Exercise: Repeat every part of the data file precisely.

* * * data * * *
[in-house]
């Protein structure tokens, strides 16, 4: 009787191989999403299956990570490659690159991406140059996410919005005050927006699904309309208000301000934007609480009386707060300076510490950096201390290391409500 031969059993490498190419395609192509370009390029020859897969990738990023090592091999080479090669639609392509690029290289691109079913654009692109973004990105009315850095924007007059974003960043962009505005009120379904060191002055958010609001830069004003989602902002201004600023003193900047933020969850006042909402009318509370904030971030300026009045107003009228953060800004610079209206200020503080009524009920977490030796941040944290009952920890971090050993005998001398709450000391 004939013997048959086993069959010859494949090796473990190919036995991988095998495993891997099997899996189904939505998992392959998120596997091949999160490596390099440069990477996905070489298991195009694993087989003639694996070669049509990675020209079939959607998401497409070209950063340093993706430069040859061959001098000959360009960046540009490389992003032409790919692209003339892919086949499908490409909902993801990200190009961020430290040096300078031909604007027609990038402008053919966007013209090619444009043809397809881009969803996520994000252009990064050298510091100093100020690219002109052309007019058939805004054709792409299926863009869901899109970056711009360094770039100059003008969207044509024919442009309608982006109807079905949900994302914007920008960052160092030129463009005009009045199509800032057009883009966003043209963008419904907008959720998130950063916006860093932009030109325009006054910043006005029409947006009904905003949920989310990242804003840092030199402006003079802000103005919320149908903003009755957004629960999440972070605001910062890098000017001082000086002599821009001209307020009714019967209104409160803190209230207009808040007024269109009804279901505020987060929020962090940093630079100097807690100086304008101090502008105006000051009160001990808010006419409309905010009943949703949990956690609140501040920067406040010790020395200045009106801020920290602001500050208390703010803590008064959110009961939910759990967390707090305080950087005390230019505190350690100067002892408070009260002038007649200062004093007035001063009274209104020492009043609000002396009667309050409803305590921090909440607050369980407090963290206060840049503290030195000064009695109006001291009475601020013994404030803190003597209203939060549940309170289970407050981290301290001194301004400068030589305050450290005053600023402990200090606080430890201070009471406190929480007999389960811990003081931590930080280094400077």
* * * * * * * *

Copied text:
[in-house]
């Protein structure tokens, strides 16, 4: 009787191989999403299956990570490659690159991406140059996410919005005050927006699904309309208000301000934007609480009386707060300076510490950096201390290391409500 031969059993490498190419395609192509370009390029020859897969990738990023090592091999080479090669639609392509690029290289691109079913654009692109973004990105009315850095924007007059974003960043962009505005009120379904060191002055958010609001830069004003989602902002201004600023003193900047933020969850006042909402009318509370904030971030300026009045107003009228953060800004610079209206200020503080009524009920977490030796941040944290009952920890971090050993005998001398709450000391 004939013997048959086993069959010859494949090796473990190919036995991988095998495993891997099997899996189904939505998992392959998120596997091949999160490596390099440069990477996905070489298991195009694993087989003639694996070669049509990675020209079939959607998401497409070209950063340093993706430069040859061959001098000959360009960046540009490389992003032409790919692209003339892919086949499908490409909902993801990200190009961020430290040096300078031909604007027609990038402008053919966007013209090619444009043809397809881009969803996520994000252009990064050298510091100093100020690219002109052309007019058939805004054709792409299926863009869901899109970056711009360094770039100059003008969207044509024919442009309608982006109807079905949900994302914007920008960052160092030129463009005009009045199509800032057009883009966003043209963008419904907008959720998130950063916006860093932009030109325009006054910043006005029409947006009904905003949920989310990242804003840092030199402006003079802000103005919320149908903003009755957004629960999440972070605001910062890098000017001082000086002599821009001209307020009714019967209104409160803190209230207009808040007024269109009804279901505020987060929020962090940093630079100097807690100086304008101090502008105006000051009160001990808010006419409309905010009943949703949990956690609140501040920067406040010790020395200045009106801020920290602001500050208390703010803590008064959110009961939910759990967390707090305080950087005390230019505190350690100067002892408070009260002038007649200062004093007035001063009274209104020492009043609000002396009667309050409803305590921090909440607050369980407090963290206060840049503290030195000064009695109006001291009475601020013994404030803190003597209203939060549940309170289970407050981290301290001194301004400068030589305050450290005053600023402990200090606080430890201070009471406190929480007999389960811990003081931590930080280094400077």